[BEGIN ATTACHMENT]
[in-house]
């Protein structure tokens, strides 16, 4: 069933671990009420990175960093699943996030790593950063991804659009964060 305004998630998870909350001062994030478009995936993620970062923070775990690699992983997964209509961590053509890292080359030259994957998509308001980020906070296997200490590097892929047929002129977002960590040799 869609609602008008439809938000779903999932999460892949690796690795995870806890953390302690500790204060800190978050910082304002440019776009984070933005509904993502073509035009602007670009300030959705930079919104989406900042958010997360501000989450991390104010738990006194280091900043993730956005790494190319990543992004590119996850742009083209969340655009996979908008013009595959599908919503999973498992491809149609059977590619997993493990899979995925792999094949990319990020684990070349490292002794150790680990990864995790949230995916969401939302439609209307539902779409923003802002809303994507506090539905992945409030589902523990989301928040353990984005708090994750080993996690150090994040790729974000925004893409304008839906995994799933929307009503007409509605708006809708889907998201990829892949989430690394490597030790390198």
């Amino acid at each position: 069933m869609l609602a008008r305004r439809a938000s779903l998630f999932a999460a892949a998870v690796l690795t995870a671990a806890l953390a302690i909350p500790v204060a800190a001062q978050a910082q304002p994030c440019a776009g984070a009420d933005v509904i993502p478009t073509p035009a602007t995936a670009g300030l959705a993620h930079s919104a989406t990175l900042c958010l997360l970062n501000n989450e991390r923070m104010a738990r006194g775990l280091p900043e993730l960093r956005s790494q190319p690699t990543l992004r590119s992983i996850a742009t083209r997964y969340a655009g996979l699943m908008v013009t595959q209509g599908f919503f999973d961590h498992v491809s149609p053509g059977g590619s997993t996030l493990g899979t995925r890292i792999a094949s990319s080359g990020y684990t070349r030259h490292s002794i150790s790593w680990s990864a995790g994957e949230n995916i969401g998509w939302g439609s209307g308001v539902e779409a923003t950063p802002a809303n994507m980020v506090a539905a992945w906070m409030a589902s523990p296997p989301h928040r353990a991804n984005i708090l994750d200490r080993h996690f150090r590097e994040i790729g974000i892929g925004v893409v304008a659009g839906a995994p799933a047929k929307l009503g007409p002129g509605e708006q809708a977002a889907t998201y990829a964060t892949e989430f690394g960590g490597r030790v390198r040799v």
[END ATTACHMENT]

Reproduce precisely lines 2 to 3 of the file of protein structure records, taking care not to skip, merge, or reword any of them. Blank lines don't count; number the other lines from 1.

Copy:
């Protein structure tokens, strides 16, 4: 069933671990009420990175960093699943996030790593950063991804659009964060 305004998630998870909350001062994030478009995936993620970062923070775990690699992983997964209509961590053509890292080359030259994957998509308001980020906070296997200490590097892929047929002129977002960590040799 869609609602008008439809938000779903999932999460892949690796690795995870806890953390302690500790204060800190978050910082304002440019776009984070933005509904993502073509035009602007670009300030959705930079919104989406900042958010997360501000989450991390104010738990006194280091900043993730956005790494190319990543992004590119996850742009083209969340655009996979908008013009595959599908919503999973498992491809149609059977590619997993493990899979995925792999094949990319990020684990070349490292002794150790680990990864995790949230995916969401939302439609209307539902779409923003802002809303994507506090539905992945409030589902523990989301928040353990984005708090994750080993996690150090994040790729974000925004893409304008839906995994799933929307009503007409509605708006809708889907998201990829892949989430690394490597030790390198």
């Amino acid at each position: 069933m869609l609602a008008r305004r439809a938000s779903l998630f999932a999460a892949a998870v690796l690795t995870a671990a806890l953390a302690i909350p500790v204060a800190a001062q978050a910082q304002p994030c440019a776009g984070a009420d933005v509904i993502p478009t073509p035009a602007t995936a670009g300030l959705a993620h930079s919104a989406t990175l900042c958010l997360l970062n501000n989450e991390r923070m104010a738990r006194g775990l280091p900043e993730l960093r956005s790494q190319p690699t990543l992004r590119s992983i996850a742009t083209r997964y969340a655009g996979l699943m908008v013009t595959q209509g599908f919503f999973d961590h498992v491809s149609p053509g059977g590619s997993t996030l493990g899979t995925r890292i792999a094949s990319s080359g990020y684990t070349r030259h490292s002794i150790s790593w680990s990864a995790g994957e949230n995916i969401g998509w939302g439609s209307g308001v539902e779409a923003t950063p802002a809303n994507m980020v506090a539905a992945w906070m409030a589902s523990p296997p989301h928040r353990a991804n984005i708090l994750d200490r080993h996690f150090r590097e994040i790729g974000i892929g925004v893409v304008a659009g839906a995994p799933a047929k929307l009503g007409p002129g509605e708006q809708a977002a889907t998201y990829a964060t892949e989430f690394g960590g490597r030790v390198r040799v």